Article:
Synonyms: sometimes spelled Raphiolepis
Raphiolepis are tough but pretty shrubs. Flowers have something of the look of cherry or apple blossom, look in shades of pink or white. s such Rhaphiolepis compliments a traditional cottage or English-influenced style garden.
Most types available in Australia are cultivars or hybrids of R. indica or R. x delacourii.
Berry-producing cultivars are frowned on in Queensland these days, for fear of them being spread by birds and becoming weeds. Trim immediately after flowering to prevent berry formation, or select a sterile cultivar. Unfortunately, information about berry formation on new varieties is difficult to find.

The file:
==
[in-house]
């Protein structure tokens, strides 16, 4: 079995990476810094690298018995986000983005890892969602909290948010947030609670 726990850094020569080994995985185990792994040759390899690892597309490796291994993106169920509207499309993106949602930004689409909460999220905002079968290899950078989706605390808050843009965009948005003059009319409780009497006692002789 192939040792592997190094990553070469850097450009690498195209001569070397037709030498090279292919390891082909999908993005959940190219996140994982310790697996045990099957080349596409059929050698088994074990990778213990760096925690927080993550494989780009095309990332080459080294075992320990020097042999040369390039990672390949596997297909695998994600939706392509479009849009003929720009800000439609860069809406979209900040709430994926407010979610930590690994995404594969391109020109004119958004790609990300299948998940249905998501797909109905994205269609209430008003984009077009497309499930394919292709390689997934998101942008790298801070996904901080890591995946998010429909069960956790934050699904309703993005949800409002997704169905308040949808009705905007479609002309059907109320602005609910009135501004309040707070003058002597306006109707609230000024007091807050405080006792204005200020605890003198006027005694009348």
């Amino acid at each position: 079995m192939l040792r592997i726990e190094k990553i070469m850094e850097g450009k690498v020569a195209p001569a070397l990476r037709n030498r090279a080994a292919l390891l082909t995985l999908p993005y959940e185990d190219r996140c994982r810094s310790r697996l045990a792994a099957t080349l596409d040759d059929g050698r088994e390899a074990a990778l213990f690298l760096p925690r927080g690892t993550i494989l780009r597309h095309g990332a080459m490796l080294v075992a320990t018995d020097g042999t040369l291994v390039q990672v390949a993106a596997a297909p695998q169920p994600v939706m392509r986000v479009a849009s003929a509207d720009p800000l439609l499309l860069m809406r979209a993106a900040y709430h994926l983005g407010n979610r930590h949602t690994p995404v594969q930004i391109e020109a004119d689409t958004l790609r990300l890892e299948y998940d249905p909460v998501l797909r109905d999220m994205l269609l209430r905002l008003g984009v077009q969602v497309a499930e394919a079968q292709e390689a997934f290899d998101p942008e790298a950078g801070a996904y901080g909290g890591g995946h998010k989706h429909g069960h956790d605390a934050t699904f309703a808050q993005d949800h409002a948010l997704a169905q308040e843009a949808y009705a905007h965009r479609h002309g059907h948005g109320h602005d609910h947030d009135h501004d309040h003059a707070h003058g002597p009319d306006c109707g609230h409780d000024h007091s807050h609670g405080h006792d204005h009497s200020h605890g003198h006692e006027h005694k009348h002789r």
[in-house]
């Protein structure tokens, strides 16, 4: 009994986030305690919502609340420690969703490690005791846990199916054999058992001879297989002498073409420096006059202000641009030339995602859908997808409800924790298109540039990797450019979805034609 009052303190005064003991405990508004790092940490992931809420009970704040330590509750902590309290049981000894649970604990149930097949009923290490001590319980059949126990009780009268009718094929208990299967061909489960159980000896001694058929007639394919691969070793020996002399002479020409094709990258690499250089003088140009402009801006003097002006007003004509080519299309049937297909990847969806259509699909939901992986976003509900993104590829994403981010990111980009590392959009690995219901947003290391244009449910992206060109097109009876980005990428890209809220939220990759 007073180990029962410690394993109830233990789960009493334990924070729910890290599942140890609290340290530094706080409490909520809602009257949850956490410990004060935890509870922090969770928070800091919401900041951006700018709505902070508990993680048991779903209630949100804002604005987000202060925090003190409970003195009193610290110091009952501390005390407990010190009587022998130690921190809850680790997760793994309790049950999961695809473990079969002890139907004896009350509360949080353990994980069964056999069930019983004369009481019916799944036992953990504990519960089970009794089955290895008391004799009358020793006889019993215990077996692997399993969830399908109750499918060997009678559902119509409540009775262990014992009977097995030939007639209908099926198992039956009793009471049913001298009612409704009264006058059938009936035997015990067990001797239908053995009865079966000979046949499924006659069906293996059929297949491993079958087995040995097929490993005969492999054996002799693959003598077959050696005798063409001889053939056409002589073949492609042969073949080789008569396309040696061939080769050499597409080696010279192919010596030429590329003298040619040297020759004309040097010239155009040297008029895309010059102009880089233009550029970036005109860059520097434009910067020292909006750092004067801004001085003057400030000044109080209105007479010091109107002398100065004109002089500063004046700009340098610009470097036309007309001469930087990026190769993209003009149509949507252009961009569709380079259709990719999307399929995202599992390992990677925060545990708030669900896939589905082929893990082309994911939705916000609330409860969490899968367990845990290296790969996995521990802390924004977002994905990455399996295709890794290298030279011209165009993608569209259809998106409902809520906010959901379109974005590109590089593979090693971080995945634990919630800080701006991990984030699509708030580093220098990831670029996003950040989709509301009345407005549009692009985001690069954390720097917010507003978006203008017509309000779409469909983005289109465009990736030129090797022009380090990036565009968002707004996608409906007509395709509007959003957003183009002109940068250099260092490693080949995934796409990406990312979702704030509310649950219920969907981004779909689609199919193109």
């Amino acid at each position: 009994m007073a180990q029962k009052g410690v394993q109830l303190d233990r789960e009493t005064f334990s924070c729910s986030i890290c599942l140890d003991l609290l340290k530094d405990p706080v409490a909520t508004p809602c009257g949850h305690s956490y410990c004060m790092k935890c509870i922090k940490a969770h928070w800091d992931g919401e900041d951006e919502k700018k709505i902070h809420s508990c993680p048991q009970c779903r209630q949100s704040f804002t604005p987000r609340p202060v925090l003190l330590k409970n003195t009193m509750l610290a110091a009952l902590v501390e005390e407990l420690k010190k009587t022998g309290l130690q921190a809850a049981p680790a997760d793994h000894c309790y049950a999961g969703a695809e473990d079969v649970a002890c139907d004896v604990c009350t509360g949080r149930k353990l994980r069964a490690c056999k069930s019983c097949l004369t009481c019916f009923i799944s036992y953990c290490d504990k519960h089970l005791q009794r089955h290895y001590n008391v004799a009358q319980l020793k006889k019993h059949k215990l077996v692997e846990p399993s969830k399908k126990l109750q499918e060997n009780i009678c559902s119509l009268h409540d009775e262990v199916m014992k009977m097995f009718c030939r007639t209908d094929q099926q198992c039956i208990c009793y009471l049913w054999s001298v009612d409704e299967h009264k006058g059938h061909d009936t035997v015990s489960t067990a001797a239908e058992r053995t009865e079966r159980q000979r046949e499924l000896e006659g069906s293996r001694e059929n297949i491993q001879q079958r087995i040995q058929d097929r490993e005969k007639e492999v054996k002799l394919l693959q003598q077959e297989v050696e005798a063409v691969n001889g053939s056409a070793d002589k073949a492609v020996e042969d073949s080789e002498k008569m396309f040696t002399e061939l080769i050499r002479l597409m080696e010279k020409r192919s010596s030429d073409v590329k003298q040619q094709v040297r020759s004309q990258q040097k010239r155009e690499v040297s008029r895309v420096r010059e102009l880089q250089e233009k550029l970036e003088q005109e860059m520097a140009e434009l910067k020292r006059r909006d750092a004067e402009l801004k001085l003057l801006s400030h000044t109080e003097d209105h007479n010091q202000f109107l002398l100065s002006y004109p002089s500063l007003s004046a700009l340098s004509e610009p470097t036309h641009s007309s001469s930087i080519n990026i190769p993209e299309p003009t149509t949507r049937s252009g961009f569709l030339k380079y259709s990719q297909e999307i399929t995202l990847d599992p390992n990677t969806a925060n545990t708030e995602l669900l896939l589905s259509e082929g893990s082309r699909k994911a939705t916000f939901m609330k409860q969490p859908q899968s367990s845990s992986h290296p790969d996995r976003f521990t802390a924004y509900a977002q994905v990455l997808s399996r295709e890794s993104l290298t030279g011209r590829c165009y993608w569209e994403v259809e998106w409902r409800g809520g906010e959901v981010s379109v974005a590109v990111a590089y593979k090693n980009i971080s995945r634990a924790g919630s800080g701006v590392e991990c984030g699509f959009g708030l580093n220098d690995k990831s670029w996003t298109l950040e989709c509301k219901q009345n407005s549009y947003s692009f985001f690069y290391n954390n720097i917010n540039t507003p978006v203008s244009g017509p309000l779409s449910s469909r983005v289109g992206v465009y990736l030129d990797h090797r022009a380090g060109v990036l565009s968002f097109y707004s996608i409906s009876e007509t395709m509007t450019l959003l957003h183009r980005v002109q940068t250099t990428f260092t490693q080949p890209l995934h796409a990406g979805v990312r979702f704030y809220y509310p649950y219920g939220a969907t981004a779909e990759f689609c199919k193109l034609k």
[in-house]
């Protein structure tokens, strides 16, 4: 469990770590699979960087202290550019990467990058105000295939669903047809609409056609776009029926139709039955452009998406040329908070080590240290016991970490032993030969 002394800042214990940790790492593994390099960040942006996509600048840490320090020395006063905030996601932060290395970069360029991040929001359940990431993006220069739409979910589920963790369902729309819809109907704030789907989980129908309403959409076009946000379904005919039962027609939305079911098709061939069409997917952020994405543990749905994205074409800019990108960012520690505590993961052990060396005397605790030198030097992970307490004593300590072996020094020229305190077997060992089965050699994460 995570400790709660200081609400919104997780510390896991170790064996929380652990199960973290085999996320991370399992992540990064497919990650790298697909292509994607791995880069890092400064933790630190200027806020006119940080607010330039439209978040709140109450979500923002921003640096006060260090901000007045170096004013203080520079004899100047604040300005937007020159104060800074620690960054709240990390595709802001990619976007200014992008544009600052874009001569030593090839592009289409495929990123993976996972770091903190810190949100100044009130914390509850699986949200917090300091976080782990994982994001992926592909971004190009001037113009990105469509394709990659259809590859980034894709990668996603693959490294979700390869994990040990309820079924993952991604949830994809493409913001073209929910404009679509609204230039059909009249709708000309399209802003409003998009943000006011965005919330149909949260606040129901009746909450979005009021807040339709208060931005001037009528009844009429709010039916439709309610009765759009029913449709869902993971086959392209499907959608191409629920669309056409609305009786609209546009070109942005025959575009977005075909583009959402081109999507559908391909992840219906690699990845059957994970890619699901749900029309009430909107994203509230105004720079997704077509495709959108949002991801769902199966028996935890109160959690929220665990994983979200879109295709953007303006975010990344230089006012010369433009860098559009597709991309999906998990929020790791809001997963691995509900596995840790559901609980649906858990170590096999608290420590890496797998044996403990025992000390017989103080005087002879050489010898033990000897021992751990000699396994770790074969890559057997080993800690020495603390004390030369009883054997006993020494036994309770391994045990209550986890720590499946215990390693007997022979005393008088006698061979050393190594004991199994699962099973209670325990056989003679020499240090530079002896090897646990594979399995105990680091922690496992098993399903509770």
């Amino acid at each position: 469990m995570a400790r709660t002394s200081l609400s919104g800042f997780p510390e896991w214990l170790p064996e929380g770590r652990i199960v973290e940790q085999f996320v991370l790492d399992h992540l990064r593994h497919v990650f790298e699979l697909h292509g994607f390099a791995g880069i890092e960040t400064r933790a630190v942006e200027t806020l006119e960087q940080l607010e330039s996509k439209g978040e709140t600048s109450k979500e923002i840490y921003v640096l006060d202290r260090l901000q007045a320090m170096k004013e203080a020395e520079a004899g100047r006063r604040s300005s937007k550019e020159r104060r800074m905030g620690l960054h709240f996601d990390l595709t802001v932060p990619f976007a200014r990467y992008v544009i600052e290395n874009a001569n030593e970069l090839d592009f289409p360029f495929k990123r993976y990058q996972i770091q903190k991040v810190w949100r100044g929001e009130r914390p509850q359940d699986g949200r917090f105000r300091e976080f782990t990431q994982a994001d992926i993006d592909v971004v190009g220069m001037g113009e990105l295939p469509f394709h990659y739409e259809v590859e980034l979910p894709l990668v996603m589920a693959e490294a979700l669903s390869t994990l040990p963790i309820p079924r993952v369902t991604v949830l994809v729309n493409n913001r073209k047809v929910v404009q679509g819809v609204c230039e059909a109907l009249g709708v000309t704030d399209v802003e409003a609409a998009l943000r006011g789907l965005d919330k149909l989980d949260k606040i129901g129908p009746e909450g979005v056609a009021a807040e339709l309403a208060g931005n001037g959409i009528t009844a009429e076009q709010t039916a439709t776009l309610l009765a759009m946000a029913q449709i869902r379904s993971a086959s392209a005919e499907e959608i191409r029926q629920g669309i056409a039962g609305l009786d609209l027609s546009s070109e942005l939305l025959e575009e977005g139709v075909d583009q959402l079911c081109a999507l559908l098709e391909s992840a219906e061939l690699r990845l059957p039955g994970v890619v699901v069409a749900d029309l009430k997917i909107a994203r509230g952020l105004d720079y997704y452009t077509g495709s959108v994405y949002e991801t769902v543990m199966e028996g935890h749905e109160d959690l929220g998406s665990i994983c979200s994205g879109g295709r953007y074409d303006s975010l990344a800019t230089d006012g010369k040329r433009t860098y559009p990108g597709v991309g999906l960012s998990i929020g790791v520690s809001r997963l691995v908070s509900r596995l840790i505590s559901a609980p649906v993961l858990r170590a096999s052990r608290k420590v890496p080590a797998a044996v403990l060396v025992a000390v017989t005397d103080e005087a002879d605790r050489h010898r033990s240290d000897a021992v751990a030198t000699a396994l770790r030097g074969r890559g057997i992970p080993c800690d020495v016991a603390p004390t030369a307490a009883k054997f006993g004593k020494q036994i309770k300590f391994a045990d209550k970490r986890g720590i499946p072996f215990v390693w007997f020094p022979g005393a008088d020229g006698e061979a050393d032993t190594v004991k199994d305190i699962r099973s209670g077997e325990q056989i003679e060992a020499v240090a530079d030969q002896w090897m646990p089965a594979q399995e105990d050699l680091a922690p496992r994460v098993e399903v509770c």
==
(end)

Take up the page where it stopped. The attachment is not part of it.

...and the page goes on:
The old R. indica variety can reach almost the size of a small tree with sufficient age, but can be readily controlled by pruning, either as a bushy shrub or a trunked tree. Some selections tend to be naturally compact.
For example, 'Apple Blossom' is a pink-flowered variety which has been around for quite a long time and grows ~1-1.5 metres. By comparison, Raphiolepis Cosmic Pink™ is a relatively new pink cultivar, which the distributors say is naturally compact up to 80cm in size.
Raphiolepis Cosmic White™ is larger (to ~2m) but is said to have larger flowers than usual.
'Springtime', 'Oriental Pearl', 'Spring Rapture', 'Little Bliss' are some other varieties you could investigate.
Rhaphiolepis in the Landscape
Examples of common, old-fashioned Rhaphiolepis, as seen in Brisbane. Flowering season is late August/September.
A pink-flowered cultivar, possibly 'Apple Blossom' (Brisbane, early September, 2016)
Rhaphiolepis 'Snow Maiden'